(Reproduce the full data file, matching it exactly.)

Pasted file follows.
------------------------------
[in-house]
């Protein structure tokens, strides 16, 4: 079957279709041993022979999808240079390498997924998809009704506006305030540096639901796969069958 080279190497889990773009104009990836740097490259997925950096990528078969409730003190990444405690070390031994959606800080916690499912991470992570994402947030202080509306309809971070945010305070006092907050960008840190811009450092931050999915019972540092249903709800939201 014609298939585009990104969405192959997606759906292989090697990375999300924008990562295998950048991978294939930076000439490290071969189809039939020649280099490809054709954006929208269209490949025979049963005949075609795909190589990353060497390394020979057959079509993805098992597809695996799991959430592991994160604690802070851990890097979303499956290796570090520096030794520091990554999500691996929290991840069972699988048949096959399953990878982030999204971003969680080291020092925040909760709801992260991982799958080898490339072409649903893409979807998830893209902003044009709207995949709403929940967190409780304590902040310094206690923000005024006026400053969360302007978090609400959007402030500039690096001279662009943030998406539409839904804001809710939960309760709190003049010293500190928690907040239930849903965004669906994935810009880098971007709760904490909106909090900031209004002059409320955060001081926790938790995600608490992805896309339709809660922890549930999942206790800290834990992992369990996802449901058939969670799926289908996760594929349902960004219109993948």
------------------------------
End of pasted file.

[in-house]
């Protein structure tokens, strides 16, 4: 079957279709041993022979999808240079390498997924998809009704506006305030540096639901796969069958 080279190497889990773009104009990836740097490259997925950096990528078969409730003190990444405690070390031994959606800080916690499912991470992570994402947030202080509306309809971070945010305070006092907050960008840190811009450092931050999915019972540092249903709800939201 014609298939585009990104969405192959997606759906292989090697990375999300924008990562295998950048991978294939930076000439490290071969189809039939020649280099490809054709954006929208269209490949025979049963005949075609795909190589990353060497390394020979057959079509993805098992597809695996799991959430592991994160604690802070851990890097979303499956290796570090520096030794520091990554999500691996929290991840069972699988048949096959399953990878982030999204971003969680080291020092925040909760709801992260991982799958080898490339072409649903893409979807998830893209902003044009709207995949709403929940967190409780304590902040310094206690923000005024006026400053969360302007978090609400959007402030500039690096001279662009943030998406539409839904804001809710939960309760709190003049010293500190928690907040239930849903965004669906994935810009880098971007709760904490909106909090900031209004002059409320955060001081926790938790995600608490992805896309339709809660922890549930999942206790800290834990992992369990996802449901058939969670799926289908996760594929349902960004219109993948």